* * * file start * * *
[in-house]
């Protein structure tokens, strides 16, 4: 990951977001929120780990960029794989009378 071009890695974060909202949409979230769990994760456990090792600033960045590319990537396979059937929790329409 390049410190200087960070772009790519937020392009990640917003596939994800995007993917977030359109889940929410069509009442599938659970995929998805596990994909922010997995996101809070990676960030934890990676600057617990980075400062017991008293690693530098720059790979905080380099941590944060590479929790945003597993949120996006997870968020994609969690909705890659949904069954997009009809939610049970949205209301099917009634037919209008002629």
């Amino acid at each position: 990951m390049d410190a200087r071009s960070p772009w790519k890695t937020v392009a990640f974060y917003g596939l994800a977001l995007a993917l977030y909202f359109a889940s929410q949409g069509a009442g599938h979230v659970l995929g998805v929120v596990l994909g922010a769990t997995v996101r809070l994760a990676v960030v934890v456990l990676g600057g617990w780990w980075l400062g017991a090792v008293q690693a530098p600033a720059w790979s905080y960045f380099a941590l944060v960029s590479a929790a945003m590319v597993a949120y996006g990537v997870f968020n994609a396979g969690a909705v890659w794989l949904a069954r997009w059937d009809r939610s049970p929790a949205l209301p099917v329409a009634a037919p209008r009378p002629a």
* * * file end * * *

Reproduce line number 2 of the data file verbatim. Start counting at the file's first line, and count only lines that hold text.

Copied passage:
């Protein structure tokens, strides 16, 4: 990951977001929120780990960029794989009378 071009890695974060909202949409979230769990994760456990090792600033960045590319990537396979059937929790329409 390049410190200087960070772009790519937020392009990640917003596939994800995007993917977030359109889940929410069509009442599938659970995929998805596990994909922010997995996101809070990676960030934890990676600057617990980075400062017991008293690693530098720059790979905080380099941590944060590479929790945003597993949120996006997870968020994609969690909705890659949904069954997009009809939610049970949205209301099917009634037919209008002629």